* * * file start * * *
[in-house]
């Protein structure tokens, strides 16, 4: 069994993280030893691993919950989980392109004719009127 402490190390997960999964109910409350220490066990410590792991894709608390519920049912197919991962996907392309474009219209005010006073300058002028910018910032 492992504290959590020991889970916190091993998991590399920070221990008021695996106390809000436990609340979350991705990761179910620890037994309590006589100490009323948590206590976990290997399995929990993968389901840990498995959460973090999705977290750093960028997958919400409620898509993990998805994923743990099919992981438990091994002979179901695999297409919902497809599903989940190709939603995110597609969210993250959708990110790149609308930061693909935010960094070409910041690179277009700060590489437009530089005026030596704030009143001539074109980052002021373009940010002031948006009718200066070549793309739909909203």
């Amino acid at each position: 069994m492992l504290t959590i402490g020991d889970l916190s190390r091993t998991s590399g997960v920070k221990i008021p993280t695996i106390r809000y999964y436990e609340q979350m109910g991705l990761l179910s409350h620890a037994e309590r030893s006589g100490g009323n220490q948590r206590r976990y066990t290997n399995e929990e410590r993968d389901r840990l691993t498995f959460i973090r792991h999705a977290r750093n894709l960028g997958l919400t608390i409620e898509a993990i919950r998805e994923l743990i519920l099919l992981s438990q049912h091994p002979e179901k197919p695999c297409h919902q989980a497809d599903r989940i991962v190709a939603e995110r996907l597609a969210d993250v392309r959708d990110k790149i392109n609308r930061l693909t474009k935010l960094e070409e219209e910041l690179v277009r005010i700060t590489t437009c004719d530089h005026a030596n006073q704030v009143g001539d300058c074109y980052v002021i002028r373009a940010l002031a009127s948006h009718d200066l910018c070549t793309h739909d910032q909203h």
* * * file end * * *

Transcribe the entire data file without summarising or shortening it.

[in-house]
């Protein structure tokens, strides 16, 4: 069994993280030893691993919950989980392109004719009127 402490190390997960999964109910409350220490066990410590792991894709608390519920049912197919991962996907392309474009219209005010006073300058002028910018910032 492992504290959590020991889970916190091993998991590399920070221990008021695996106390809000436990609340979350991705990761179910620890037994309590006589100490009323948590206590976990290997399995929990993968389901840990498995959460973090999705977290750093960028997958919400409620898509993990998805994923743990099919992981438990091994002979179901695999297409919902497809599903989940190709939603995110597609969210993250959708990110790149609308930061693909935010960094070409910041690179277009700060590489437009530089005026030596704030009143001539074109980052002021373009940010002031948006009718200066070549793309739909909203």
């Amino acid at each position: 069994m492992l504290t959590i402490g020991d889970l916190s190390r091993t998991s590399g997960v920070k221990i008021p993280t695996i106390r809000y999964y436990e609340q979350m109910g991705l990761l179910s409350h620890a037994e309590r030893s006589g100490g009323n220490q948590r206590r976990y066990t290997n399995e929990e410590r993968d389901r840990l691993t498995f959460i973090r792991h999705a977290r750093n894709l960028g997958l919400t608390i409620e898509a993990i919950r998805e994923l743990i519920l099919l992981s438990q049912h091994p002979e179901k197919p695999c297409h919902q989980a497809d599903r989940i991962v190709a939603e995110r996907l597609a969210d993250v392309r959708d990110k790149i392109n609308r930061l693909t474009k935010l960094e070409e219209e910041l690179v277009r005010i700060t590489t437009c004719d530089h005026a030596n006073q704030v009143g001539d300058c074109y980052v002021i002028r373009a940010l002031a009127s948006h009718d200066l910018c070549t793309h739909d910032q909203h």